• ostracon •
ahs-trê-kahn • Hear it!
Part of Speech: Noun
Meaning: 1. (Archaeology) An ancient potsherd (shards of broken pottery) with writing on it. 2. Any ancient inscribed fragment.
Notes: The plural of today's word, like all neuter Greek words ending with -on, may be ostraca, though ostracons, or even ostracon is also OK. Although any potsherd with an inscription on it is an ostracon, the ancient Greeks used ostraca in voting on whom to ostracize. Since broken pottery was commonplace, shards were readily available.
In Play: Because of its narrow meaning, today's Good Word is a difficult one to play with. Our contributor sent an interesting article about a limestone ostracon used in sense (2.): "Ostraca from Deir el-Medina show that workers in that community received a combination of medical care, prayer, and magic."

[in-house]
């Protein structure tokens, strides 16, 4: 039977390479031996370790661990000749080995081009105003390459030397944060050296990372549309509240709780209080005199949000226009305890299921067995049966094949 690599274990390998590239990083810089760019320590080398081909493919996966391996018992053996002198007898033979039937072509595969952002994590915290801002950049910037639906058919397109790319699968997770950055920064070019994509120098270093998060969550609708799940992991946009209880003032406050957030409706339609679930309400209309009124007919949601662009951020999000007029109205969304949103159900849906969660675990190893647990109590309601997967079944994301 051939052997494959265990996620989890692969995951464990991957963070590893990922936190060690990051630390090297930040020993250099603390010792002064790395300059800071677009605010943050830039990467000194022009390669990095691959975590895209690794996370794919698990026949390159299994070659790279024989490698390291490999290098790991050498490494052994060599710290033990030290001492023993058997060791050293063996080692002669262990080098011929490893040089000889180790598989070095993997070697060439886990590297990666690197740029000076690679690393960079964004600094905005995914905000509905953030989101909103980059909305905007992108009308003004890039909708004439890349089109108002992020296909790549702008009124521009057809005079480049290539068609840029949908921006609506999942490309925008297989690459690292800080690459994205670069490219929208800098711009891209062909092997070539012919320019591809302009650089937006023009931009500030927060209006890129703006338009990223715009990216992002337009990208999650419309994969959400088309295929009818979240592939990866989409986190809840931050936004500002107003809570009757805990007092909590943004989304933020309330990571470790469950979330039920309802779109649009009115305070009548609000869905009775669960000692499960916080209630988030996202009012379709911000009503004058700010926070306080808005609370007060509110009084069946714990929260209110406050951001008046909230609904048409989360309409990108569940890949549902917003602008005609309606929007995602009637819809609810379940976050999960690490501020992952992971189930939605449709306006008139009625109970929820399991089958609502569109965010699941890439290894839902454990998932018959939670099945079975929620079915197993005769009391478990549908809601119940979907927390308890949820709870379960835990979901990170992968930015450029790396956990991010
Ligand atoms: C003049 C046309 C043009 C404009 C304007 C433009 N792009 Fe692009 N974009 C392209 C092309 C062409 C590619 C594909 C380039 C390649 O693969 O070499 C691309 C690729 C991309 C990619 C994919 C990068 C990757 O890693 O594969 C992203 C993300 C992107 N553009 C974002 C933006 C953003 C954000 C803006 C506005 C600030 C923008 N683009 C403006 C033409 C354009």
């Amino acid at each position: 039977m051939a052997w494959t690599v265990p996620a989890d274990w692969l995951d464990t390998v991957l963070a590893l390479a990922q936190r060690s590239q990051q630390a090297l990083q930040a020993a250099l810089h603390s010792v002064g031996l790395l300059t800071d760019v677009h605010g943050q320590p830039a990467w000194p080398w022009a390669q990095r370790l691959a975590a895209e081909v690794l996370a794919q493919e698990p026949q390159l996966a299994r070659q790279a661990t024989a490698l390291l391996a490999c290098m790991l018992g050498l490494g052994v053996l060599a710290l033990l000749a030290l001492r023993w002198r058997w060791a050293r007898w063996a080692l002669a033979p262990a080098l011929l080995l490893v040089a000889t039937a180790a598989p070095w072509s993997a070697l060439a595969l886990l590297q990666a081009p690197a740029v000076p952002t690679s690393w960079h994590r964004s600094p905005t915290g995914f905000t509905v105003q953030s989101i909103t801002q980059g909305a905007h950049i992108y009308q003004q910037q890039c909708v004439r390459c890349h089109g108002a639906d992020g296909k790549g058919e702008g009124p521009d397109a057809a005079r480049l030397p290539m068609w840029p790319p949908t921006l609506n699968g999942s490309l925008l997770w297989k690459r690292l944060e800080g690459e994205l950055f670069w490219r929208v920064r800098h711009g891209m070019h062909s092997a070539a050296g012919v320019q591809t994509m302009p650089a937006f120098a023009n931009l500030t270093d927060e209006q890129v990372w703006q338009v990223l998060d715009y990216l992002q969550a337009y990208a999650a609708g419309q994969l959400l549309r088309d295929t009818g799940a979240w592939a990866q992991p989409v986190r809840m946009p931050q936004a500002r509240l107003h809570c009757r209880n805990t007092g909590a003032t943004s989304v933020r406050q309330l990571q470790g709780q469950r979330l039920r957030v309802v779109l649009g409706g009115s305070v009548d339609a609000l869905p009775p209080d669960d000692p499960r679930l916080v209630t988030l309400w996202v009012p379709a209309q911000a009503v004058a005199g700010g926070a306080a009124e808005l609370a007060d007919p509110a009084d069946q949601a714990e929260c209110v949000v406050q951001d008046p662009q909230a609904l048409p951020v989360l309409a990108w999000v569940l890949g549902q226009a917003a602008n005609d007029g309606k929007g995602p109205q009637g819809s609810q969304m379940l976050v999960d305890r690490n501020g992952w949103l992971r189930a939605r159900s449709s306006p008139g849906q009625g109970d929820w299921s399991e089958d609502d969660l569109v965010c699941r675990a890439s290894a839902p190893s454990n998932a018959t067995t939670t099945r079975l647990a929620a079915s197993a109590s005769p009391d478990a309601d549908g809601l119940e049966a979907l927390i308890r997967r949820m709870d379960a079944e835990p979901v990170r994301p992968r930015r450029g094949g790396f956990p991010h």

Word History: Ostracon was an ancient Greek word for "potsherd" derived from osteon "bone" as in osteoporosis "decrease in bone mass and density". The word ostracize was borrowed by English from Greek ostrakizein "to ostracize", obviously based on ostrakon. In ostreon "oyster" we again see the R used in ostracon. Greek came by osteon from the Proto-Indo-European word (h)ost- "bone", which turned up in Russian and other Slavic languages as kost' "bone". (Let's now turn to thank Paul Ogden for recommending today's Good Word and sending in the link above to exemplify it.)
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